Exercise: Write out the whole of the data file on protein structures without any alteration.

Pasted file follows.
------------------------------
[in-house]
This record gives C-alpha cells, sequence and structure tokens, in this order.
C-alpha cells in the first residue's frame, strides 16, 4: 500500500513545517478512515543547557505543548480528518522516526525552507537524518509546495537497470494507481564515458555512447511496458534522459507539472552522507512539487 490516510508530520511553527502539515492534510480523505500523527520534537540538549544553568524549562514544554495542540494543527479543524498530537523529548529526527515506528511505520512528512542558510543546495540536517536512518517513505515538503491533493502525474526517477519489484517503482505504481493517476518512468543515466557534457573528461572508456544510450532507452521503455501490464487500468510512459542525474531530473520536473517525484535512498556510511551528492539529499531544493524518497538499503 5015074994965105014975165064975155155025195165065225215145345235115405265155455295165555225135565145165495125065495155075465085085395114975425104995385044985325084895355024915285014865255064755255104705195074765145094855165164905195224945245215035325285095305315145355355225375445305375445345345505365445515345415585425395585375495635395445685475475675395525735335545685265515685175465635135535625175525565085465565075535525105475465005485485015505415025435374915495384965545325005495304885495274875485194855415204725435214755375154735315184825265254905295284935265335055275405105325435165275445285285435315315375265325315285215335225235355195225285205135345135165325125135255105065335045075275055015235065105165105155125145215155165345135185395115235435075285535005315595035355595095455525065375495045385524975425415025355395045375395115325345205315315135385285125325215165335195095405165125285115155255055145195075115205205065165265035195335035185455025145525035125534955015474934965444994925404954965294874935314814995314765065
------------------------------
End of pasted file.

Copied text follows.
[in-house]
This record gives C-alpha cells, sequence and structure tokens, in this order.
C-alpha cells in the first residue's frame, strides 16, 4: 500500500513545517478512515543547557505543548480528518522516526525552507537524518509546495537497470494507481564515458555512447511496458534522459507539472552522507512539487 490516510508530520511553527502539515492534510480523505500523527520534537540538549544553568524549562514544554495542540494543527479543524498530537523529548529526527515506528511505520512528512542558510543546495540536517536512518517513505515538503491533493502525474526517477519489484517503482505504481493517476518512468543515466557534457573528461572508456544510450532507452521503455501490464487500468510512459542525474531530473520536473517525484535512498556510511551528492539529499531544493524518497538499503 5015074994965105014975165064975155155025195165065225215145345235115405265155455295165555225135565145165495125065495155075465085085395114975425104995385044985325084895355024915285014865255064755255104705195074765145094855165164905195224945245215035325285095305315145355355225375445305375445345345505365445515345415585425395585375495635395445685475475675395525735335545685265515685175465635135535625175525565085465565075535525105475465005485485015505415025435374915495384965545325005495304885495274875485194855415204725435214755375154735315184825265254905295284935265335055275405105325435165275445285285435315315375265325315285215335225235355195225285205135345135165325125135255105065335045075275055015235065105165105155125145215155165345135185395115235435075285535005315595035355595095455525065375495045385524975425415025355395045375395115325345205315315135385285125325215165335195095405165125285115155255055145195075115205205065165265035195335035185455025145525035125534955015474934965444994925404954965294874935314814995314765065